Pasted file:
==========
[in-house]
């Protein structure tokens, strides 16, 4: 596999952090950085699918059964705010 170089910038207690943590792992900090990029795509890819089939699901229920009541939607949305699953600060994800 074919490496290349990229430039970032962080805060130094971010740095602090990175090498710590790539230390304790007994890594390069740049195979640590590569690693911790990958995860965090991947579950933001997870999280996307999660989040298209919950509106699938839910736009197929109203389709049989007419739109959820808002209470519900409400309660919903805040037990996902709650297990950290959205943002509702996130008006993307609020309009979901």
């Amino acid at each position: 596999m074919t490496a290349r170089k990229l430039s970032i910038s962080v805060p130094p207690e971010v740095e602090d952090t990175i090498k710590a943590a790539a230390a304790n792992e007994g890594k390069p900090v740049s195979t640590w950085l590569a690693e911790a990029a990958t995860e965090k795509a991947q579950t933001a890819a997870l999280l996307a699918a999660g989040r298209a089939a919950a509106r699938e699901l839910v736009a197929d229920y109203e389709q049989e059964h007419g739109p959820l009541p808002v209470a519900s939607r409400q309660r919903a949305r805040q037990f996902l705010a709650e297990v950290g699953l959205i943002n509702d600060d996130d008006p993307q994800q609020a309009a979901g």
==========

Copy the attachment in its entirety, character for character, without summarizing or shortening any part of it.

[in-house]
């Protein structure tokens, strides 16, 4: 596999952090950085699918059964705010 170089910038207690943590792992900090990029795509890819089939699901229920009541939607949305699953600060994800 074919490496290349990229430039970032962080805060130094971010740095602090990175090498710590790539230390304790007994890594390069740049195979640590590569690693911790990958995860965090991947579950933001997870999280996307999660989040298209919950509106699938839910736009197929109203389709049989007419739109959820808002209470519900409400309660919903805040037990996902709650297990950290959205943002509702996130008006993307609020309009979901």
């Amino acid at each position: 596999m074919t490496a290349r170089k990229l430039s970032i910038s962080v805060p130094p207690e971010v740095e602090d952090t990175i090498k710590a943590a790539a230390a304790n792992e007994g890594k390069p900090v740049s195979t640590w950085l590569a690693e911790a990029a990958t995860e965090k795509a991947q579950t933001a890819a997870l999280l996307a699918a999660g989040r298209a089939a919950a509106r699938e699901l839910v736009a197929d229920y109203e389709q049989e059964h007419g739109p959820l009541p808002v209470a519900s939607r409400q309660r919903a949305r805040q037990f996902l705010a709650e297990v950290g699953l959205i943002n509702d600060d996130d008006p993307q994800q609020a309009a979901g």